Drug delivery and controlled release from biocompatible metal-organic frameworks using mechanical amorphization
Journal of Materials Chemistry B
The Royal Society of Chemistry
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Orellana, C., Marshall, R., Baxter, E., Lázaro, I., Tao, A., Cheetham, T., Forgan, R., & et al. (2016). Drug delivery and controlled release from biocompatible metal-organic frameworks using mechanical amorphization. Journal of Materials Chemistry B, 4 (47), 7697-7707. https://doi.org/10.1039/c6tb02025a
We have used a family of Zr-based metal-organic frameworks (MOFs) with different functionalized (bromo, nitro and amino) and extended linkers for drug delivery. We loaded the materials with the fluorescent model molecule calcein and the anticancer drug α-cyano-4-hydroxycinnamic acid (α-CHC), and consequently performed a mechanical amorphization process to attempt to control the delivery of guest molecules. Our analysis revealed that the loading values of both molecules were higher for the MOFs containing unfunctionalized linkers. Confocal microscopy showed that all the materials were able to penetrate into cells, and the therapeutic effect of α-CHC on HeLa cells was enhanced when loaded (20 wt%) into the MOF with the longest linker. On one hand, calcein release required up to 3 days from the crystalline form for all the materials. On the other hand, the amorphous counterparts containing the bromo and nitro functional groups released only a fraction of the total loaded amount, and in the case of the amino-MOF a slow and progressive release was successfully achieved for 15 days. In the case of the materials loaded with α-CHC, no difference was observed between the crystalline and amorphous form of the materials. These results highlight the necessity of a balance between the pore size of the materials and the size of the guest molecules to accomplish a successful and efficient sustained release using this mechanical ball-milling process. Additionally, the endocytic pathway used by cells to internalize these MOFs may lead to diverse final cellular locations and consequently, different therapeutic effects. Understanding these cellular mechanisms will drive the design of more effective MOFs for drug delivery applications.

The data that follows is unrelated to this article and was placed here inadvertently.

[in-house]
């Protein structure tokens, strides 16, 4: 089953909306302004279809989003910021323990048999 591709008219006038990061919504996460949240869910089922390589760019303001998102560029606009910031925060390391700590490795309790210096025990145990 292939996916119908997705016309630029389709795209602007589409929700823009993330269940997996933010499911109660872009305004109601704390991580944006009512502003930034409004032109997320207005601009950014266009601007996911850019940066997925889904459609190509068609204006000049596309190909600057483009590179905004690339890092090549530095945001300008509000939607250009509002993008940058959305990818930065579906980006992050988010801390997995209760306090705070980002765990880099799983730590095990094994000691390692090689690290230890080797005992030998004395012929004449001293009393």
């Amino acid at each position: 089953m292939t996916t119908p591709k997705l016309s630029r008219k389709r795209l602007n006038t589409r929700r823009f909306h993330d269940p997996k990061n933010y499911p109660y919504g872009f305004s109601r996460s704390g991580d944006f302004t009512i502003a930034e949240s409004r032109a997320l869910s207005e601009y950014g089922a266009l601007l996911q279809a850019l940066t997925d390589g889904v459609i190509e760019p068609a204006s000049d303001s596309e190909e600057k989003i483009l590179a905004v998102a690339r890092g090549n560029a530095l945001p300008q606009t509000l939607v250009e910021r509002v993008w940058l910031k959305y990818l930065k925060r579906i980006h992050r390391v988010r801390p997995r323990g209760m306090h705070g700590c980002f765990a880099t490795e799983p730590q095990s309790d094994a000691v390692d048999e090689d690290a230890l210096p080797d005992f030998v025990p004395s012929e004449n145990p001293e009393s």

C.A.O. thanks Becas Chile and the Cambridge Trust for funding. D.F.J. thanks the Royal Society (UK) for funding through a University Research Fellowship. RSF thanks the Royal Society for receipt of a University Research Fellowship and the EPSRC (EP/L004461/1) and The University of Glasgow for funding. A.K.C is grateful to the European Research Council for an Advanced Investigator Award.
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External DOI: https://doi.org/10.1039/c6tb02025a
This record's URL: https://www.repository.cam.ac.uk/handle/1810/262184
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